The book, a look at how Indians are striving for virtual or literal affluence, sounded compelling enough for me to search for it on the Internet upon return.
When I did, I was struck by the American market cover, which you see above. I thought it was strongly influenced by street-style bloggers; indeed, if you compare it to Scott Schuman's recent book, you'll see the similarities:
But whereas the cover of Schuman's book represents off-handed, yet studied "cool," the images within capture people wearing both extremely expensive as well as thrift-shop chic. Indeed, the guiding principle of The Sartorialist is personal style that's pleasing.
Deb's cover, on the other hand, depicts the "wannabe." The large, gaudy accessories may, to the wearer, code as "expensive," but they read as "cheap." I like Amit Chaudhuri's analysis of the cover here, in his glowing review of Deb's book for The Guardian.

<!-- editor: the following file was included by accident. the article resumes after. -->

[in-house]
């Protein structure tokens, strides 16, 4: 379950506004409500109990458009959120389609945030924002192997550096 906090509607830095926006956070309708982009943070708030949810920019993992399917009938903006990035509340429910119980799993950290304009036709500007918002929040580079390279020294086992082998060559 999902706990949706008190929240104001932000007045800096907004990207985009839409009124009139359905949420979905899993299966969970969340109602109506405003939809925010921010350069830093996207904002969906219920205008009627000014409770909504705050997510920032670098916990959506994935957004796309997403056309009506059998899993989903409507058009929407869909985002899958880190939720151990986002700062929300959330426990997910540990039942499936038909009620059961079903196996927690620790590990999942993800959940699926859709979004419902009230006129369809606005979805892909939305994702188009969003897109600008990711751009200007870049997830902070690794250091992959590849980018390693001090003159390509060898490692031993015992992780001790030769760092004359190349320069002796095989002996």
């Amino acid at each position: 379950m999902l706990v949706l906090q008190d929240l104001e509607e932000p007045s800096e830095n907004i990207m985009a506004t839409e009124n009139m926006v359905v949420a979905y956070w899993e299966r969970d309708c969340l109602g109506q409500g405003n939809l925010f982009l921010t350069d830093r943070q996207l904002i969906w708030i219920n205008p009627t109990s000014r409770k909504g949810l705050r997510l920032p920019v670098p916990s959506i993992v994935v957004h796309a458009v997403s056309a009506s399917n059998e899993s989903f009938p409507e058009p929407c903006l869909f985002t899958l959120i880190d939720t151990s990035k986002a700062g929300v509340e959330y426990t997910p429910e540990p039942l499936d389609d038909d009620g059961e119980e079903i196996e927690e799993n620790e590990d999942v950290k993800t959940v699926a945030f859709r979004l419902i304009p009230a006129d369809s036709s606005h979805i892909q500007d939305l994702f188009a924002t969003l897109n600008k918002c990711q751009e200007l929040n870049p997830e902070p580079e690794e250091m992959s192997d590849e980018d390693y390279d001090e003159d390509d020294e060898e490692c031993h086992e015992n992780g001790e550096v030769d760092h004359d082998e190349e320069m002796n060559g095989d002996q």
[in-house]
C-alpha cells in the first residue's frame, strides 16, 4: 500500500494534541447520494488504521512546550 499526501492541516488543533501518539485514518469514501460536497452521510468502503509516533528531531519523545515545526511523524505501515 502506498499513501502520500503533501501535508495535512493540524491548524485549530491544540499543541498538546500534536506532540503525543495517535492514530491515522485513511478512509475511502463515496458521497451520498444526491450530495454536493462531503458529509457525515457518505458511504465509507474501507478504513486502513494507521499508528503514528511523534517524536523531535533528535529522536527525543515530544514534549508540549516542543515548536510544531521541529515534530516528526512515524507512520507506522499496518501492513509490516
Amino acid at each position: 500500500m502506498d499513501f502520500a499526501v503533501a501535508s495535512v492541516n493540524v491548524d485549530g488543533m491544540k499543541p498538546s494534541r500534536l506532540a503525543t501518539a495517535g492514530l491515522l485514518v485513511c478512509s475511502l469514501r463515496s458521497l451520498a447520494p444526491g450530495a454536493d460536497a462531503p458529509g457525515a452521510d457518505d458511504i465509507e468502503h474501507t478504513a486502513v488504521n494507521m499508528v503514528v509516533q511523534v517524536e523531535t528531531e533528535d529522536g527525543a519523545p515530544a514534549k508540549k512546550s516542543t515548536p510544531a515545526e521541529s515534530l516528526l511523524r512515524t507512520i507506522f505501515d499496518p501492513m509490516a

While both women are clearly confronting the camera, one with a sidelong, almost disdainful gaze, one through her oversized sunnies, they own their images differently. Schuman's cover girl inspires sartorial emulation; Deb's woman undergoes a sort of critical immolation for the sake of the pages within.
The woman I want to learn more about? She's beautiful, and she's damned, I guess, but it's her process of getting dressed that undergirds the premise of Deb's book, one that sounds like a fascinating read.